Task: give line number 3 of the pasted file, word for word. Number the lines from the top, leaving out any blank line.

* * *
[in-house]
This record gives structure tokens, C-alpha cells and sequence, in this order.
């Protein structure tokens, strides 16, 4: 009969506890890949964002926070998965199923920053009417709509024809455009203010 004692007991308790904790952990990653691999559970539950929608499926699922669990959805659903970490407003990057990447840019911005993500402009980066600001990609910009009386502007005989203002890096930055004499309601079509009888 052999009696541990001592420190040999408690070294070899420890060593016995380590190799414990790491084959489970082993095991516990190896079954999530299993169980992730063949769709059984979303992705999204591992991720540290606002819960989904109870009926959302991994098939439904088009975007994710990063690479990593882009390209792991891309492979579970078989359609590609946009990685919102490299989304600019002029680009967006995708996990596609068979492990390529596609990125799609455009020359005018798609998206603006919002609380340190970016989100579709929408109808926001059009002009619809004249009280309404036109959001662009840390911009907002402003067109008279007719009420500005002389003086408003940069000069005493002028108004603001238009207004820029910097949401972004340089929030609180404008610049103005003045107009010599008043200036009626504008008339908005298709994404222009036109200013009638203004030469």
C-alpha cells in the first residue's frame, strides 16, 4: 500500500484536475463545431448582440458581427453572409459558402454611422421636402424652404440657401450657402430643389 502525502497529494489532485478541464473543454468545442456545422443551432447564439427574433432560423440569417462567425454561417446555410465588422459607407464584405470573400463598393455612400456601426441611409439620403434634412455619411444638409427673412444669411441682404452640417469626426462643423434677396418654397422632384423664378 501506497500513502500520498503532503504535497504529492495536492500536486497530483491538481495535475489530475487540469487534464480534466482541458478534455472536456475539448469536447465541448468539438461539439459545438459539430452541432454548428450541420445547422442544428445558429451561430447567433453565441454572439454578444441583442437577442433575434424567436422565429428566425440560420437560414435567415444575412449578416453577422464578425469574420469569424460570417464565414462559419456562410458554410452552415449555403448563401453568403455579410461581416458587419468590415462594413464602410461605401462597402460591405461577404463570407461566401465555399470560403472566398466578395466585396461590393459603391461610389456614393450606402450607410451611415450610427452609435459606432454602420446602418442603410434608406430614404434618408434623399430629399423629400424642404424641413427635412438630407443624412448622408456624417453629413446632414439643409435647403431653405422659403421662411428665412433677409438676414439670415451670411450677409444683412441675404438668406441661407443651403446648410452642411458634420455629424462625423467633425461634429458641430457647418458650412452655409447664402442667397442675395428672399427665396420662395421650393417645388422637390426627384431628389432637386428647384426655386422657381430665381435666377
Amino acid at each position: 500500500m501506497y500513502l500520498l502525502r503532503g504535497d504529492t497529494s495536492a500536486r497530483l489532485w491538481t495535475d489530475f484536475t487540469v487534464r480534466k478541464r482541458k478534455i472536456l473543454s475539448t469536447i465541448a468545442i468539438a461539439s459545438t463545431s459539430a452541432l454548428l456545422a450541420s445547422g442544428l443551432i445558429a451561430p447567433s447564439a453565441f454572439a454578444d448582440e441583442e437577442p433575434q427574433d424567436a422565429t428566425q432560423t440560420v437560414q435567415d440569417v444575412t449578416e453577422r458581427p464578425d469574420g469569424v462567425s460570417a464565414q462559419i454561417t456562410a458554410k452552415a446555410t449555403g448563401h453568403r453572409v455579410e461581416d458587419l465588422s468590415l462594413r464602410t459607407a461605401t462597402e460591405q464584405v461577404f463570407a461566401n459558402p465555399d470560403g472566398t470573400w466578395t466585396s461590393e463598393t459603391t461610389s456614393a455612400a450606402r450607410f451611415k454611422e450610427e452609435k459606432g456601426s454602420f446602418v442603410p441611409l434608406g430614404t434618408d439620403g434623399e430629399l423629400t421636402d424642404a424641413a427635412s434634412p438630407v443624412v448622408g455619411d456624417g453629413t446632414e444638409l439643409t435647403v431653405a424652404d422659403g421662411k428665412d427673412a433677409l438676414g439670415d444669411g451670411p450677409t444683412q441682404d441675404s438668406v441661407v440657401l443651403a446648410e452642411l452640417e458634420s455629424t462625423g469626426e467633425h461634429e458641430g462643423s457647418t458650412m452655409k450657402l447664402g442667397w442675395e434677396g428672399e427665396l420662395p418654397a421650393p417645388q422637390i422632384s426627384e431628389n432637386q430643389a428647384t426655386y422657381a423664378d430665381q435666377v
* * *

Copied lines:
């Protein structure tokens, strides 16, 4: 009969506890890949964002926070998965199923920053009417709509024809455009203010 004692007991308790904790952990990653691999559970539950929608499926699922669990959805659903970490407003990057990447840019911005993500402009980066600001990609910009009386502007005989203002890096930055004499309601079509009888 052999009696541990001592420190040999408690070294070899420890060593016995380590190799414990790491084959489970082993095991516990190896079954999530299993169980992730063949769709059984979303992705999204591992991720540290606002819960989904109870009926959302991994098939439904088009975007994710990063690479990593882009390209792991891309492979579970078989359609590609946009990685919102490299989304600019002029680009967006995708996990596609068979492990390529596609990125799609455009020359005018798609998206603006919002609380340190970016989100579709929408109808926001059009002009619809004249009280309404036109959001662009840390911009907002402003067109008279007719009420500005002389003086408003940069000069005493002028108004603001238009207004820029910097949401972004340089929030609180404008610049103005003045107009010599008043200036009626504008008339908005298709994404222009036109200013009638203004030469």